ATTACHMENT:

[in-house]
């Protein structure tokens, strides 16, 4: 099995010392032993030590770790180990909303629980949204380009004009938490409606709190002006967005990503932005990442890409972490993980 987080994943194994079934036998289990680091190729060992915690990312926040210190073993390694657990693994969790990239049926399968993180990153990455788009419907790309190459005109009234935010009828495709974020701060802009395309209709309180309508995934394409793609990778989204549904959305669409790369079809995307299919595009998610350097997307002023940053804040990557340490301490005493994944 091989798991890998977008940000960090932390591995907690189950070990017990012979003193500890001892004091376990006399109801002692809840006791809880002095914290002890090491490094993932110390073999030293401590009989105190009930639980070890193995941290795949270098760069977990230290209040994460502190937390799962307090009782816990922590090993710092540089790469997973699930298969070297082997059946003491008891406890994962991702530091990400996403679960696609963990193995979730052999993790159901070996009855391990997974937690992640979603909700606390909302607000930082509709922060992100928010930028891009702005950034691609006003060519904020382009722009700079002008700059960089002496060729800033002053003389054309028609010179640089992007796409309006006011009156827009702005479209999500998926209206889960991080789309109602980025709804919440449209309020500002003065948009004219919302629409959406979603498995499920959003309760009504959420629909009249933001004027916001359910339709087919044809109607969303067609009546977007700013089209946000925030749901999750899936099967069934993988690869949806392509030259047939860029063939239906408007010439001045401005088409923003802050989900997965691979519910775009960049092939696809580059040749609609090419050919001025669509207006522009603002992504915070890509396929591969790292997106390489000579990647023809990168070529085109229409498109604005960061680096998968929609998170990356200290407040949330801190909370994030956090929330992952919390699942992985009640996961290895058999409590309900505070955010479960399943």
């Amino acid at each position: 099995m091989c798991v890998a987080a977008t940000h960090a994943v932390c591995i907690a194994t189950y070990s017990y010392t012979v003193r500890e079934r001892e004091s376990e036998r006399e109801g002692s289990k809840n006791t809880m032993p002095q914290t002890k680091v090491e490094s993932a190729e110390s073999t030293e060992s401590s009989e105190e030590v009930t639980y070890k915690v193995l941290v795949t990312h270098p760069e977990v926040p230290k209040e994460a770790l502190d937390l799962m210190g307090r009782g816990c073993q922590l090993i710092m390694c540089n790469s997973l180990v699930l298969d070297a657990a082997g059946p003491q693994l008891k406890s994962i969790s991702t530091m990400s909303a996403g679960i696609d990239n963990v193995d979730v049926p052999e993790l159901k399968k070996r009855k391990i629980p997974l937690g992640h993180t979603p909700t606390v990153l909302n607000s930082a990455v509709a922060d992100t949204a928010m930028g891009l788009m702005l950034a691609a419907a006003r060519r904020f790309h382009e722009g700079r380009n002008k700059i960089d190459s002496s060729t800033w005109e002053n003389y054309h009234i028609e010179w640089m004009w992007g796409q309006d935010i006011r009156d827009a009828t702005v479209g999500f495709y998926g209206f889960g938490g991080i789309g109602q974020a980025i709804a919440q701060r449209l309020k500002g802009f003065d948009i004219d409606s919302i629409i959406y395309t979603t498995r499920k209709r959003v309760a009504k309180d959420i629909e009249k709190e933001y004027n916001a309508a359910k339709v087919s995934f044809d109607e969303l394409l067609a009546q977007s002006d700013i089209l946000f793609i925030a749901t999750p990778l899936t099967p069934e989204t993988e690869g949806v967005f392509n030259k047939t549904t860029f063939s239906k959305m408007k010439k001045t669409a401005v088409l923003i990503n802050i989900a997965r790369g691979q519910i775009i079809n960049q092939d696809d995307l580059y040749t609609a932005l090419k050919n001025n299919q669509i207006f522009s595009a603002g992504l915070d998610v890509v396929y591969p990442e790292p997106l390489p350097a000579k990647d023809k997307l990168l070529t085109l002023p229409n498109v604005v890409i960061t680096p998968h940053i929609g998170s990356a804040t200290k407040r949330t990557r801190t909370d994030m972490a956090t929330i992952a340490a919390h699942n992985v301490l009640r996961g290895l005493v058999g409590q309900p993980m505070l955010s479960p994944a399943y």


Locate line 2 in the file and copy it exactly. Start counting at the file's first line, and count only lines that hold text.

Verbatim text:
């Protein structure tokens, strides 16, 4: 099995010392032993030590770790180990909303629980949204380009004009938490409606709190002006967005990503932005990442890409972490993980 987080994943194994079934036998289990680091190729060992915690990312926040210190073993390694657990693994969790990239049926399968993180990153990455788009419907790309190459005109009234935010009828495709974020701060802009395309209709309180309508995934394409793609990778989204549904959305669409790369079809995307299919595009998610350097997307002023940053804040990557340490301490005493994944 091989798991890998977008940000960090932390591995907690189950070990017990012979003193500890001892004091376990006399109801002692809840006791809880002095914290002890090491490094993932110390073999030293401590009989105190009930639980070890193995941290795949270098760069977990230290209040994460502190937390799962307090009782816990922590090993710092540089790469997973699930298969070297082997059946003491008891406890994962991702530091990400996403679960696609963990193995979730052999993790159901070996009855391990997974937690992640979603909700606390909302607000930082509709922060992100928010930028891009702005950034691609006003060519904020382009722009700079002008700059960089002496060729800033002053003389054309028609010179640089992007796409309006006011009156827009702005479209999500998926209206889960991080789309109602980025709804919440449209309020500002003065948009004219919302629409959406979603498995499920959003309760009504959420629909009249933001004027916001359910339709087919044809109607969303067609009546977007700013089209946000925030749901999750899936099967069934993988690869949806392509030259047939860029063939239906408007010439001045401005088409923003802050989900997965691979519910775009960049092939696809580059040749609609090419050919001025669509207006522009603002992504915070890509396929591969790292997106390489000579990647023809990168070529085109229409498109604005960061680096998968929609998170990356200290407040949330801190909370994030956090929330992952919390699942992985009640996961290895058999409590309900505070955010479960399943």